2 Installations of XP, both being C:

July 8, 2009 at 00:27:16
Specs: Windows XP SP3
I need to boot a system into multiple installations of XP and Windows 7, and each OS should see itself as being installed onto "C:".

The first part of this question is about hard drive partitioning/formatting: say I want 2 installations of XP and 2 installs of 7. That makes 4 (primary) partitions and I'm running into problems creating any more partitions on the disk. So instead of primary partitions, could I instead create one small 1GB primary partition at the very beginning of the disk and then have my 4 logical drives (2 XP's and 2 7's) at the end of the drive?

If this is feasible, I believe it's my favored choice. That being said, the second part of my question; would I then need a 3rd party bootloader to be installed on the primary partition and pointing to each of my 4 OS's?
What bootloader/OS selector/... (whatever you call it) would you recommend? Any experiences with Acronis OS Selector?

Now, the thrid part ;-) how do I install Windows to different partitions and each have them "installed to C:"? I should be able to install the first XP onto the first logical partition and recognize it as "C", then do some unknown technique, then install the second XP onto the second partition but have it also see itself as "C"... etc.

Once booted up into the OS of choice, the other OS partitions could be seen as H: I: and J: maybe, so the data that's stored on them could be accessed but the basis of all life will remain C:.

Thanks much.

P.S. Does anyone else have a hard time dealing with "E:\Windows" or "F:\Program Files" ? I just cannot stand my OS not being on C:.

Also, I'm not interested in running Virtual Servers or anything of the like, I just want to partition and have stuff work. Thanks.

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July 8, 2009 at 04:38:58
First of all, you should not have more than one os on a partition. You can have multiple operating systems on a machine, but they should be on different partitions. Let's start by asking you why you want to have multiple copies of the operating system on the same machine? What are you trying to accomplish?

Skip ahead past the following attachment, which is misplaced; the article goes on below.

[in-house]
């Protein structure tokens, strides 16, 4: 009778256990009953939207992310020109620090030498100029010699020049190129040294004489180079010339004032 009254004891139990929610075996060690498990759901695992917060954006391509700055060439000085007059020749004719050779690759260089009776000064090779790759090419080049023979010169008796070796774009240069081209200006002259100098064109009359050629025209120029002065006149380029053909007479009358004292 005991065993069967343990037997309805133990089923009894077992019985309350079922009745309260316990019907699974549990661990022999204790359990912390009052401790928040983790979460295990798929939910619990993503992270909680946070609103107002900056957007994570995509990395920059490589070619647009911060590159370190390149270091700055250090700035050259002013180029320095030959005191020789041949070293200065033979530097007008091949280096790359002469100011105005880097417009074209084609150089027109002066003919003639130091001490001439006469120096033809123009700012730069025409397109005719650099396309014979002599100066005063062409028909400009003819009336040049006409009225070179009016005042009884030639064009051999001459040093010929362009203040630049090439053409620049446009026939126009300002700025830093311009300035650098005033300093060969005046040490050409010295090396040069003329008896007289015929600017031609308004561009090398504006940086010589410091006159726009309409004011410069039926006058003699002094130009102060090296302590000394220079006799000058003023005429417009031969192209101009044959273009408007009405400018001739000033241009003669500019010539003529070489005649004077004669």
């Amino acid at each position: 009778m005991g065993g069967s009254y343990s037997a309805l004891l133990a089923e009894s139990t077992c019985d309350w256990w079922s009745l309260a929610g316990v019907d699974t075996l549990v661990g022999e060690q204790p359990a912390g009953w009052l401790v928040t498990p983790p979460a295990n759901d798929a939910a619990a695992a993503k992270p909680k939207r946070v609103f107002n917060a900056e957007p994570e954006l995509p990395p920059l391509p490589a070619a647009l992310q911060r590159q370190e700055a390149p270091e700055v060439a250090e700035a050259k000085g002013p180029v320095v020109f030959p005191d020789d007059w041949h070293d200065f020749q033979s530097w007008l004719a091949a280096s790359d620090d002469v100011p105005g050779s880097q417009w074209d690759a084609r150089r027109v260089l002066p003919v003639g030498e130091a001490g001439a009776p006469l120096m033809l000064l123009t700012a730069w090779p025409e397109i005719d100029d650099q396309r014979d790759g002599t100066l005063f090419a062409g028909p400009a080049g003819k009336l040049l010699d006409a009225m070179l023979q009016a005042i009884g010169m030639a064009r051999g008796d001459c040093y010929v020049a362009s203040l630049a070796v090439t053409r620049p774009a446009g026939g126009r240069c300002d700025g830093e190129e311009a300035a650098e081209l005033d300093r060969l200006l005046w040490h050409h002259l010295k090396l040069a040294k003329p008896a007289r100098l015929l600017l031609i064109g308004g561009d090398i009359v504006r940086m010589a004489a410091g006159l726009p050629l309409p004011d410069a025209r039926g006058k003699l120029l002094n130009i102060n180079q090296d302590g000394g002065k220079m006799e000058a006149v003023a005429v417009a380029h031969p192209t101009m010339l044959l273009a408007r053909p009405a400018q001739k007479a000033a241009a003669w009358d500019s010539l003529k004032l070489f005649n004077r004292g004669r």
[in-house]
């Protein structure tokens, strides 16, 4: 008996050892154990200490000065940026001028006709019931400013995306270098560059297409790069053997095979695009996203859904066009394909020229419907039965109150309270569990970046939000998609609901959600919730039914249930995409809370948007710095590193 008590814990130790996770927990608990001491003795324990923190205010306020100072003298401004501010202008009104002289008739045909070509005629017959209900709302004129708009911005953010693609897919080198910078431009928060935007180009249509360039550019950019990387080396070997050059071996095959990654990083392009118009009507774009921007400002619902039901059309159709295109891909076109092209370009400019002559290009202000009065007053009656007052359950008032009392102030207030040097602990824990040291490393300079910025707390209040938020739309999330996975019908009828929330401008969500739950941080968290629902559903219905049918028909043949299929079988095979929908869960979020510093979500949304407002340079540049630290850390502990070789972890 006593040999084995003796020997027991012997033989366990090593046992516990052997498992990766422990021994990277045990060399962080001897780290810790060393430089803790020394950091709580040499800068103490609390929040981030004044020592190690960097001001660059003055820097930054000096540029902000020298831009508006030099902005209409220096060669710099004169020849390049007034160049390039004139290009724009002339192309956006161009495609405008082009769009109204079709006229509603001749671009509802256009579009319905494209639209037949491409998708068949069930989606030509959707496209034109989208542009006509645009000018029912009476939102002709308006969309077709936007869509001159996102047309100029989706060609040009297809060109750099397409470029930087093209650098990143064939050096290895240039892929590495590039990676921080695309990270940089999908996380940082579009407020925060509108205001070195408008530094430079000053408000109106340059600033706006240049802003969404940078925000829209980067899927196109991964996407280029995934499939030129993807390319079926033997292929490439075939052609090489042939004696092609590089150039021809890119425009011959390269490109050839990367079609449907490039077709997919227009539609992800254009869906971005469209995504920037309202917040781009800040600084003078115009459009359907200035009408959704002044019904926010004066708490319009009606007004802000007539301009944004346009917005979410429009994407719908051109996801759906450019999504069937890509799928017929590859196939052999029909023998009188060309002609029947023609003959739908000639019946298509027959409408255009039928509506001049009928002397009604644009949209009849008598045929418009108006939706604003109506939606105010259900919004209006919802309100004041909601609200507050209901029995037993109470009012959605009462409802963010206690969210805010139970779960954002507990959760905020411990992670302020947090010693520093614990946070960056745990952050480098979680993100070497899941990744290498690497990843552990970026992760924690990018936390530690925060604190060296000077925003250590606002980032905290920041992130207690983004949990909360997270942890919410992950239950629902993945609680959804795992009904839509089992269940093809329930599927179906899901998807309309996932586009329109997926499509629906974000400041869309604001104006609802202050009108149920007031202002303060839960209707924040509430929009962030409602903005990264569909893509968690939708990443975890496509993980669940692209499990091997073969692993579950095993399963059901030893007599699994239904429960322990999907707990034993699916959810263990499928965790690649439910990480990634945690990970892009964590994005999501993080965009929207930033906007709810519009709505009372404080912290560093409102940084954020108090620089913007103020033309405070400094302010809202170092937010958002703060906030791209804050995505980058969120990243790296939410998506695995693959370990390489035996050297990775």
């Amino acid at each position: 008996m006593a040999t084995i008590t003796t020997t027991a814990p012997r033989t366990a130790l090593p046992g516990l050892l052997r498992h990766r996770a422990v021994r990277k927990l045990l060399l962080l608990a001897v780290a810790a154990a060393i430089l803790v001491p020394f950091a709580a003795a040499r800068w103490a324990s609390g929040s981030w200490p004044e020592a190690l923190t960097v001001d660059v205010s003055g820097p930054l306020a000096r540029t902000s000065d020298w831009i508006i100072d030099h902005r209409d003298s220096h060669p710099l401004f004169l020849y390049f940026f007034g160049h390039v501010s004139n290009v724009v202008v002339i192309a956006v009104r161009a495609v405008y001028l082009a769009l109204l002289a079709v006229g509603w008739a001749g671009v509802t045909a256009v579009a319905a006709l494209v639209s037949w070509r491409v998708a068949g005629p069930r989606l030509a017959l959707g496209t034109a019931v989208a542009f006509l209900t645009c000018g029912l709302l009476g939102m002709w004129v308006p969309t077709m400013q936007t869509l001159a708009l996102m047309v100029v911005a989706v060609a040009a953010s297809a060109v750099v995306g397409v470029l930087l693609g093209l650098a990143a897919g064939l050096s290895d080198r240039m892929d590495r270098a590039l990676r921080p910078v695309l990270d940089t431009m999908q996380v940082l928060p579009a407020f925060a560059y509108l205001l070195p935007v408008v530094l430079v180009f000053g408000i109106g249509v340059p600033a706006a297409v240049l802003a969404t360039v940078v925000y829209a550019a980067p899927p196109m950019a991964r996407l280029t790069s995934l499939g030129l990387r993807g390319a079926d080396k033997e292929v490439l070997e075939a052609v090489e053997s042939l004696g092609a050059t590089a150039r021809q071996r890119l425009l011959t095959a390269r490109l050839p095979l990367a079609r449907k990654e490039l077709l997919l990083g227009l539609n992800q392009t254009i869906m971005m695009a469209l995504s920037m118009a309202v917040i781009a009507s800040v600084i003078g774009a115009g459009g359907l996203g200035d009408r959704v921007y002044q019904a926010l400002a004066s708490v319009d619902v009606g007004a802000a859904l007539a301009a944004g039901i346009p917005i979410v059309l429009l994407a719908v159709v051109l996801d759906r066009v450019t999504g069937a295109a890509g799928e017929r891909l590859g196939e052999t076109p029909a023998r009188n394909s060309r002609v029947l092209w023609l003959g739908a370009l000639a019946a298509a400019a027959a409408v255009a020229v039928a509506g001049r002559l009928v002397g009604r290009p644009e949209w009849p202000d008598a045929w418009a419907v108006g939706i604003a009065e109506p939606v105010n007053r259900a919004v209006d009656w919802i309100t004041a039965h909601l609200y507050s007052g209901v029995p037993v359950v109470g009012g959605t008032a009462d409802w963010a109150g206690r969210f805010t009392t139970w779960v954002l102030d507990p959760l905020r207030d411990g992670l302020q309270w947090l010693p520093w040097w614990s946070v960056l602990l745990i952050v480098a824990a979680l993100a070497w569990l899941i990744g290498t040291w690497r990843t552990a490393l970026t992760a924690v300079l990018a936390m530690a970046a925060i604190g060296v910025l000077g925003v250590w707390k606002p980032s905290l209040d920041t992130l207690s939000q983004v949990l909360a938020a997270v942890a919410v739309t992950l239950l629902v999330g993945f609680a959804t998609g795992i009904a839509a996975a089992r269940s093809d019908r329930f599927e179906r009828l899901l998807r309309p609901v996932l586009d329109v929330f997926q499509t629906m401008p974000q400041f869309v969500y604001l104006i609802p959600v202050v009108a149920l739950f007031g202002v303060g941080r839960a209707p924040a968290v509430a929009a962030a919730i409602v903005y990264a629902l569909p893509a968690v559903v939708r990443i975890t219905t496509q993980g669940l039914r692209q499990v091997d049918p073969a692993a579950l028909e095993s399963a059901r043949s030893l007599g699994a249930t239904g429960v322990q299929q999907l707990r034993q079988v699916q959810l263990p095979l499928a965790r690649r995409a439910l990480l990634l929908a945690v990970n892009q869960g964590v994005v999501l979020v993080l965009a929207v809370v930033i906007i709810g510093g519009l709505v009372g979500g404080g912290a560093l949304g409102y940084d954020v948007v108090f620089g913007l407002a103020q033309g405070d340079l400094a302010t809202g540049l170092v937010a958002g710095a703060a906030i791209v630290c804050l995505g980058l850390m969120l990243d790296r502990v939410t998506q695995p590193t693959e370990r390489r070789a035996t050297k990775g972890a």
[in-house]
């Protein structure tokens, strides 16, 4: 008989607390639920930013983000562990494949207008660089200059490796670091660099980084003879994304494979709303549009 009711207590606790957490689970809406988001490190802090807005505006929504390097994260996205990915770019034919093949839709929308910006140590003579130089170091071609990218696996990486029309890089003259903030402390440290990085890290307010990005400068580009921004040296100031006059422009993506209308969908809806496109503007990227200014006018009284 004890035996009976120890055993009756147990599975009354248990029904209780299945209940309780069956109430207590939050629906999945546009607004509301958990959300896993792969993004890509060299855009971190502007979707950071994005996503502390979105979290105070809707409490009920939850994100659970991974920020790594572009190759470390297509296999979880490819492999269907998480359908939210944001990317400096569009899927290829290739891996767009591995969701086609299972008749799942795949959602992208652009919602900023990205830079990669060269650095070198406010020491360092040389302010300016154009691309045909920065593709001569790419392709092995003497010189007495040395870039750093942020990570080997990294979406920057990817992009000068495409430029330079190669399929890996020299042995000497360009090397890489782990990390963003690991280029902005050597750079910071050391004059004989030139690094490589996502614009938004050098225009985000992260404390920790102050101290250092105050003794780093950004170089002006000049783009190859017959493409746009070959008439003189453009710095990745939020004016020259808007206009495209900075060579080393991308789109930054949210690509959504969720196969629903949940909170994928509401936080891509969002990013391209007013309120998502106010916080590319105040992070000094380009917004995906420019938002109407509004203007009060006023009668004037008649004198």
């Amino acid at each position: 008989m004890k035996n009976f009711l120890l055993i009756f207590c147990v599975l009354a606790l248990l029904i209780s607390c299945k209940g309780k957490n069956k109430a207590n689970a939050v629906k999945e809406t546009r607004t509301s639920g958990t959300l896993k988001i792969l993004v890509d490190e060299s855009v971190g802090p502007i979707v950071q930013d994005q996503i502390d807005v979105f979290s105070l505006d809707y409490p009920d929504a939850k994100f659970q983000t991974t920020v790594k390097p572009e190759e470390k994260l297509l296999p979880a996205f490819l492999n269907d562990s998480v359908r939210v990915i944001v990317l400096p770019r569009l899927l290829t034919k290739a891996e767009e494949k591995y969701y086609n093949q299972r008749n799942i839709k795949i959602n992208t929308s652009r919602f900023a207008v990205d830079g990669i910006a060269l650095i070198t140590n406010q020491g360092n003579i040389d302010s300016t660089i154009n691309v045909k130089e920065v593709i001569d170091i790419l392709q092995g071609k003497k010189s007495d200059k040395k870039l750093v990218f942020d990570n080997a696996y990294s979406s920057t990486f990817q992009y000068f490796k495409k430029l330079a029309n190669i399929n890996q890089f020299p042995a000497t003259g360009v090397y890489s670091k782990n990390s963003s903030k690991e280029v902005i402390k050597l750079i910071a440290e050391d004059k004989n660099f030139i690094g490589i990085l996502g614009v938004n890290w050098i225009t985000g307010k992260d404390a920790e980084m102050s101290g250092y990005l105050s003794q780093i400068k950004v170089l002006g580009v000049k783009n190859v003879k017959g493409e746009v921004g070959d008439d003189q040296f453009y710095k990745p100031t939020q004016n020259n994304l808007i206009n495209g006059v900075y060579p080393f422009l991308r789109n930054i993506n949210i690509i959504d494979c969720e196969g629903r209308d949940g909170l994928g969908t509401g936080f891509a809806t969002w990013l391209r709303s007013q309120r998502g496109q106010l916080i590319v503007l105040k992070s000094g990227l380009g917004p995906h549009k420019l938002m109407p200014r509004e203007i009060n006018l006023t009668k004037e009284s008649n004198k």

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July 8, 2009 at 05:58:49
There really isn't a good reason for having 2 copies of XP and 2 copies of 7 on one machine, that's just nuts!

You should (as said) install only one OS on one partition otherwise C: not being your preferred letter is going to be the least of your worries.

My advice would be to give each OS a good chunk of space each and install XP on one and 7 on another. A third partition can be created to keep all your files on if you wish.

H: XP Install
I: 7 Install
J: Data Storage Area

Thats how i would do it!

I am very curious to know why you would want multiple copies of the same OS on one machine?!


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July 8, 2009 at 07:16:14
In order to accomplish what you want you will need to have a third party boot manager. I have used BootIt NG for many years and have had to have xp installed multiple times ..all with their own activation licenses. of course :).

A free program called GAG has come a long way and is very similar to Boot IT NG.
Because of the limitations on how many primary partitions are allowed the best bet is to allow the new boot manager to create the partitions for you.